Photograph by Hulton Archive/Getty Images
A London crowd gathers to see off Maj. Edwin Richardson, a World War I pioneer in war-dog training. His bloodhounds helped locate wounded soldiers and later carried messages between outposts during artillery bombardments.
Photograph by Hulton-Deutsch Collection/Corbis
German troops take cover with a dog during World War I. The first organized military war-dog school was established in Germany in 1884.
Photograph by Underwood and Underwood, National Geographic Creative
A French sergeant and his dog wear gas masks on the front lines in World War I. On the horizon, a wounded man is carried on a stretcher. With their sensitive noses, dogs were able to smell gas attacks and bark a warning before troops could detect the chemicals.
Photograph by Bettmann/Corbis
Soldiers present dogs for induction into the U.S. Army in 1942 in Front Royal, Virginia. After Pearl Harbor, Americans were encouraged to donate their dogs to the Army. Dogs sent from all 48 states were trained for patrol, sentry duty, mine detection, and as messengers.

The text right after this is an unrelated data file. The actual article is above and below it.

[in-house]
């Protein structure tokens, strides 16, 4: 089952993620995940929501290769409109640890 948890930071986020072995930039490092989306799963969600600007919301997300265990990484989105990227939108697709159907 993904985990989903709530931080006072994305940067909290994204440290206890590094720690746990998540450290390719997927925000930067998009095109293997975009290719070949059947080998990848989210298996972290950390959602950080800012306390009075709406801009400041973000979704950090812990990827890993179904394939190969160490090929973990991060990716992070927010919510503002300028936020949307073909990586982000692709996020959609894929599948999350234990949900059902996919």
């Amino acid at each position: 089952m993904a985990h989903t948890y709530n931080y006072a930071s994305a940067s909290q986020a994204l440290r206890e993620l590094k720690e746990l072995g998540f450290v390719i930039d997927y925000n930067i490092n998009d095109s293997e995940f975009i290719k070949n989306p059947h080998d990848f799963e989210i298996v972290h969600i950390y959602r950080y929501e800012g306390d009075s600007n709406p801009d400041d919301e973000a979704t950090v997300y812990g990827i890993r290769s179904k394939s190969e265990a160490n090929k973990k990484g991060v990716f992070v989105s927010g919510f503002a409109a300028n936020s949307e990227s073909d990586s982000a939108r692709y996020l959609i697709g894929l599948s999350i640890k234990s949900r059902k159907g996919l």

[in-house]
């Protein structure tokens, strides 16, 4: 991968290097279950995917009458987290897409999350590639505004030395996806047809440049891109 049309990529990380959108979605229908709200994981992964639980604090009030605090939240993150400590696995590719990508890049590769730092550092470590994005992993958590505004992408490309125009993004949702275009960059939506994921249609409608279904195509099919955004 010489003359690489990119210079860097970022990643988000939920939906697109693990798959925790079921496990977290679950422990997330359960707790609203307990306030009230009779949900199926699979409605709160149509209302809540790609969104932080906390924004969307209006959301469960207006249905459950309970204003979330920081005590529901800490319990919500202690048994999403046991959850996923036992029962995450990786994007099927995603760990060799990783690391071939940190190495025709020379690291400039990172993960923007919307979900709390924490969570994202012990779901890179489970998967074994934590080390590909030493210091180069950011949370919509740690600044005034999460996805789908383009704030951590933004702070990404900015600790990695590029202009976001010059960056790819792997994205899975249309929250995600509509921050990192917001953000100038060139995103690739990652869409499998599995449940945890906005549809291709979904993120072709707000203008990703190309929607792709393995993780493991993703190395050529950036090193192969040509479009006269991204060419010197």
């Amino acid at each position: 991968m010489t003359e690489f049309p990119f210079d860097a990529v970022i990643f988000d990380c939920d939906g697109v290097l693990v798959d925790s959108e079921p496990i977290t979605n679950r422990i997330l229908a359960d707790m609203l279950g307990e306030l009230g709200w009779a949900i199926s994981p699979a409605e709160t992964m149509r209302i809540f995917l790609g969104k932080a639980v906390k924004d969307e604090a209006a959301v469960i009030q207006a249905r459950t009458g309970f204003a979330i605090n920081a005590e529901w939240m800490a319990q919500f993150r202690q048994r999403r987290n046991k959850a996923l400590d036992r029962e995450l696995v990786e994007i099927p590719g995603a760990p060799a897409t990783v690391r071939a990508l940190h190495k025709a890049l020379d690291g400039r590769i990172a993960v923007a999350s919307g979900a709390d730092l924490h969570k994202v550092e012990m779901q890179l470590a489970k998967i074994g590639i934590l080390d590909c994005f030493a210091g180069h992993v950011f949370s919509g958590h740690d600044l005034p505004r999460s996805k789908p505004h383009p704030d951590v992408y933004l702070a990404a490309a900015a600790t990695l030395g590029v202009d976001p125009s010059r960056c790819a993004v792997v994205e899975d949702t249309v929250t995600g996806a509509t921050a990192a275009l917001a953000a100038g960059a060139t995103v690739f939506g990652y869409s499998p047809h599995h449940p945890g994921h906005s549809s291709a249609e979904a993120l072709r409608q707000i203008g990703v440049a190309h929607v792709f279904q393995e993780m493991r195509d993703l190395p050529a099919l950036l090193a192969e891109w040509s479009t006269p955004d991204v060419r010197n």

Photograph by W. Eugene Smith, Time & Life Pictures/Getty Images
U.S. GIs in World War II treat a combat dog wounded in the battle for Guam.
Photograph by Terry Fincher, Getty Images
U.S. Marines and a combat dog run toward a helicopter in Tay Ninh, Vietnam, in 1968. Military dogs in Vietnam led jungle patrols and sniffed out weapons caches, among other duties. Despite protests from their handlers, at war’s end the military left some 4,000 dogs behind.